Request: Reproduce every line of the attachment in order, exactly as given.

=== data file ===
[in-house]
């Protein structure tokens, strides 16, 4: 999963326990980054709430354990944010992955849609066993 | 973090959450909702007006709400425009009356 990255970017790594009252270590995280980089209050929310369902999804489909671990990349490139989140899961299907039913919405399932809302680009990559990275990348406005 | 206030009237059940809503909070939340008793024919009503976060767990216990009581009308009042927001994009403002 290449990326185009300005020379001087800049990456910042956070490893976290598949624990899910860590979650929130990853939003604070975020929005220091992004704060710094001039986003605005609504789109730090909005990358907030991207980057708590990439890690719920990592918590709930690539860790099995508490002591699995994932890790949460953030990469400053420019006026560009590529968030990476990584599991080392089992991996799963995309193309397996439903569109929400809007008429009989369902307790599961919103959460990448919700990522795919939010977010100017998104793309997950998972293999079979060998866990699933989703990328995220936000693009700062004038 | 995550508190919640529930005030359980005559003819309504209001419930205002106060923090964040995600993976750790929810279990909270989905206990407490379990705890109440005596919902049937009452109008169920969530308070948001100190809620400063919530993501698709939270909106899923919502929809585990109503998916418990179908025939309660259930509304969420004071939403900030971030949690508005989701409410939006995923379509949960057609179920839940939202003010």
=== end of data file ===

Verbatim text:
[in-house]
């Protein structure tokens, strides 16, 4: 999963326990980054709430354990944010992955849609066993 | 973090959450909702007006709400425009009356 990255970017790594009252270590995280980089209050929310369902999804489909671990990349490139989140899961299907039913919405399932809302680009990559990275990348406005 | 206030009237059940809503909070939340008793024919009503976060767990216990009581009308009042927001994009403002 290449990326185009300005020379001087800049990456910042956070490893976290598949624990899910860590979650929130990853939003604070975020929005220091992004704060710094001039986003605005609504789109730090909005990358907030991207980057708590990439890690719920990592918590709930690539860790099995508490002591699995994932890790949460953030990469400053420019006026560009590529968030990476990584599991080392089992991996799963995309193309397996439903569109929400809007008429009989369902307790599961919103959460990448919700990522795919939010977010100017998104793309997950998972293999079979060998866990699933989703990328995220936000693009700062004038 | 995550508190919640529930005030359980005559003819309504209001419930205002106060923090964040995600993976750790929810279990909270989905206990407490379990705890109440005596919902049937009452109008169920969530308070948001100190809620400063919530993501698709939270909106899923919502929809585990109503998916418990179908025939309660259930509304969420004071939403900030971030949690508005989701409410939006995923379509949960057609179920839940939202003010």